Common terms in sworn translation

Learn more about the main terms of sworn translation, which are essential when performing this type of service

Translation is a field of study in its own. It is also a very complex industry, involving several processes, procedures, quality guidelines, teams of experts and software programs.

Therefore, it is not surprising that many clients raise their eyebrows when they are exposed to some of the sworn translation terms.

Do you or your company plan to use a translation agency services for the first time?

If the answer is yes, then you will find this article quite useful.

The purpose is to present – in an understandable way – some of most commonly used terms by translation companies when communicating with their clients.

So, let’s get started and clear your doubts about the sworn translation terminology, which may be unknown or vaguely familiar until now.

List of the main sworn translation terms

Sworn translation

Also known as public translation, it is the translation that guarantees the authenticity of documents in a foreign language in Brazil.

Digital sworn translation

Sworn translation with digital signature. It involves less bureaucracy than the traditional procedure, in addition to lower costs.

Sworn translator

Professional responsible for carrying out the sworn translations. Sworn translators have to be approved in a civil service teste and are known as public translators and commercial interpreters.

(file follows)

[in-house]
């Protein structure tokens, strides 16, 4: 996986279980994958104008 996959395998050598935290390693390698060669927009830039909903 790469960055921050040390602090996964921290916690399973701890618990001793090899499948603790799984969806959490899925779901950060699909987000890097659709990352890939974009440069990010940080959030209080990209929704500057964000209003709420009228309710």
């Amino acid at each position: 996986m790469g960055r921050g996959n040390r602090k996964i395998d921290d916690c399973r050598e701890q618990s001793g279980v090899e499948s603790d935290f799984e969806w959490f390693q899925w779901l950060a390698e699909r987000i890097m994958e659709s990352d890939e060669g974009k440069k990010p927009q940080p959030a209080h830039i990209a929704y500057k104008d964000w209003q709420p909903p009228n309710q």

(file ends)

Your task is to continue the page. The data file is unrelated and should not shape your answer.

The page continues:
Authority to attest documents

Ensures the legal validity of a document. With it, any public or private body recognizes the truth and value of the document.

Copies of a sworn translation

When more than one copy of the sworn translation needs to be issued, the sworn translator can be requested to provide one or more copies, that is, to provide the exact reproduction of this translated document, together with the issuance of the original sworn translation or even at some point later.

Source language

The source language is the language from which we translate. For example, if you have a German document that needs to be translated into Swedish, the source language is German.

Target language

The target language is the language into which we translate. In the example given above, Swedish is the target language, since we will translate into it. A translation project can have more than one target language.

For example, you can have a German text that needs to be translated into English, Norwegian, Swedish, Danish, Dutch and Spanish.

Language pair

The source and target languages represent the language pair. Let’s say that a document has to be translated from Spanish into Portuguese, so the language pair is Spanish / Portuguese. It is important to note that we specify the source language first and the target language second.

Another important detail about language pairs is that, for the sake of brevity, most of the time, we indicate them using specific language codes. The code for English is EN, for Portuguese is PT, for Dutch is NL, for Spanish is ES and for Italian is IT, for example.